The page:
The Grigri’s primary advantage lies in its ability to catch a falling climber more effectively than the ATC. It reduces the risk of belayer error, making it a reliable choice for climbers of varying experience levels. The camming system allows for smoother rope handling during both belaying and lowering the climber if you know how to use it properly. It’s worth noting that proper technique and attentiveness are still essential while using the Grigri.

Although there are other belay devices that act similarly, this article’s primary focus is the Grigri because it is the industry standard and most well-known.

Upsides of Each

You always want to carry an ATC device with you when you climb, no matter what. They’re often used to clean routes after climbing, for rappelling, and in self-rescue situations. ATC belay devices are relatively cheap and easy to use. Prices are low enough for most climbers to afford, usually ranging from around $15 to $35.

Choosing the suitable belay device largely depends on the climbing style and individual preferences. Here are some best-case scenarios for each device:

  1. Grigri: The Grigri excels in situations where dynamic climbing and frequent falls are common, such as sport climbing or gym climbing. Its assisted braking system provides an added layer of security, making it an excellent choice for belaying heavier climbers or when climbers have a significant weight difference. The Grigri is also preferred for intensive top-rope sessions or for climbers needing hands-free capabilities.
  2. ATC: The ATC is a versatile device suitable for a range of climbing styles. It is particularly well-suited for traditional climbing, multi-pitch climbing, and mountaineering, where adaptability and lightweight gear are paramount. Its simplicity and ease of use make it an excellent choice for beginners, as it promotes a deeper understanding of belaying techniques.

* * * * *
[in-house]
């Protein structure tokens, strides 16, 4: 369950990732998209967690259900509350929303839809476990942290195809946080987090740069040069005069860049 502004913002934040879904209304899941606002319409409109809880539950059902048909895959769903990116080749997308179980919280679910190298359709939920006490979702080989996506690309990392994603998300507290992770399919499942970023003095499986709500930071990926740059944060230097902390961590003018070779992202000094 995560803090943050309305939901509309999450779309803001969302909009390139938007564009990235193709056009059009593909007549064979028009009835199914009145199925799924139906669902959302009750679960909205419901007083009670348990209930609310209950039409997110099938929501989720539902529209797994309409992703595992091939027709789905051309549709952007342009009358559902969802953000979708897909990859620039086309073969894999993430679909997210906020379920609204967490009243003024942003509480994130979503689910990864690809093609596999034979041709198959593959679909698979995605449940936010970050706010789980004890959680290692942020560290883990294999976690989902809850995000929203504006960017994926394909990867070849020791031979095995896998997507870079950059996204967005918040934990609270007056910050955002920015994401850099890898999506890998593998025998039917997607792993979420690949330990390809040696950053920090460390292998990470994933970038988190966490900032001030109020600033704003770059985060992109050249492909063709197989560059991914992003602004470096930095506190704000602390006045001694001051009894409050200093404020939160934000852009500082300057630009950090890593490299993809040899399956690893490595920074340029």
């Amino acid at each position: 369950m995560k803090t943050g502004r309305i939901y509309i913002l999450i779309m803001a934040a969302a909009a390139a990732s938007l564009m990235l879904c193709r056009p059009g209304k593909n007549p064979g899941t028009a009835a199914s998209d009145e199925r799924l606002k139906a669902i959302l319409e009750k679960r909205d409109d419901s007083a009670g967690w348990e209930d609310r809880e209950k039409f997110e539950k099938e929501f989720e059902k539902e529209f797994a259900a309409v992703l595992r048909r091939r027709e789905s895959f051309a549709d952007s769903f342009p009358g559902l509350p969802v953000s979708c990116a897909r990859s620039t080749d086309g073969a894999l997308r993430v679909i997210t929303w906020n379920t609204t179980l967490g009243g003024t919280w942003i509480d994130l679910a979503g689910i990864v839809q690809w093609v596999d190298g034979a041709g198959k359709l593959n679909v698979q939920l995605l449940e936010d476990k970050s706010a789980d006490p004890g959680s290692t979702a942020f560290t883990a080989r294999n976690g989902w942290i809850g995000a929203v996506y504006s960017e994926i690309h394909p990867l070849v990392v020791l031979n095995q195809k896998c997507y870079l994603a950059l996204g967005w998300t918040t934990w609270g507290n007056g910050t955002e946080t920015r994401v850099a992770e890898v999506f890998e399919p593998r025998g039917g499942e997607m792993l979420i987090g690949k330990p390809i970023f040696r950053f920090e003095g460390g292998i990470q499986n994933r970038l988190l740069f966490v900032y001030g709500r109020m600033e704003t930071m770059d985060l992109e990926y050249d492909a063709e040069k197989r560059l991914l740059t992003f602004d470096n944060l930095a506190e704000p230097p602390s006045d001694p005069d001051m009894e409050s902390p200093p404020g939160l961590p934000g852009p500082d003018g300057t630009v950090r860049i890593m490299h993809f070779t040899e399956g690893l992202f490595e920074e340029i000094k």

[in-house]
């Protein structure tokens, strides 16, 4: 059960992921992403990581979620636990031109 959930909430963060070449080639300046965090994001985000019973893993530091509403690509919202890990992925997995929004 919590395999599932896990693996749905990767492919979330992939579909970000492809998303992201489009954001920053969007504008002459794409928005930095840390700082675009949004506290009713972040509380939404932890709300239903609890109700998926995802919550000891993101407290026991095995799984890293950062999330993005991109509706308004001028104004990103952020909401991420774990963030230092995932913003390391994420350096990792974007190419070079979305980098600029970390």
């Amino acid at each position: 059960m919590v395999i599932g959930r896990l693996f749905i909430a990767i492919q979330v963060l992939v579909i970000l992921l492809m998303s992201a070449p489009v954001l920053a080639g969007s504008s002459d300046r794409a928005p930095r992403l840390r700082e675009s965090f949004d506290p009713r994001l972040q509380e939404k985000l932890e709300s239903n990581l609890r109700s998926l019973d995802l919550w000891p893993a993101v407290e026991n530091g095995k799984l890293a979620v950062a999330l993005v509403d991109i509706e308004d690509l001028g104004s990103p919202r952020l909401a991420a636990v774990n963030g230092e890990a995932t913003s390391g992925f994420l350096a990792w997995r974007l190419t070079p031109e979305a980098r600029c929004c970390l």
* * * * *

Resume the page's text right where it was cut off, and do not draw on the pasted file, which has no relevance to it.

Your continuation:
Commitment to Safety

Over time, belay devices have evolved to address climbers’ specific needs and safety concerns. The introduction of assisted braking devices like the Grigri, Mega Jul, and Jul 2, among others, showcases the industry’s commitment to improving climber safety. These devices offer advanced braking features and cater to different climbing styles and preferences.

It is important to note that the use of the Grigri does not automatically stop a person from falling. It can take many feet to bring the climber to a full stop. That is why you must always pay attention and stay focused, even if your tool has autoblock capabilities.

Choosing the Right Gear

The sport of climbing has evolved and changed quite a lot over the last 30 to 40 years, but at its core, it is still an inherently dangerous sport. Many people die every year falling while rappelling, making small or big mistakes when they are tired. There is so much outside of the climber’s control that can go wrong. People must understand their gear completely to minimize that danger.

Choosing the right belay device can significantly impact your climbing experience and safety. The Grigri and ATC are important gear items to include in your climbing rack. If weight is a factor for your next climb, you could cut the Grigri from your climbing rack. The Grigri weighs between 6 and 7oz, so depending on your objective, it might be worth the extra weight. Above all else, you should choose the belay device you are most comfortable using.

By Calindra Revier, Content and Media Manager,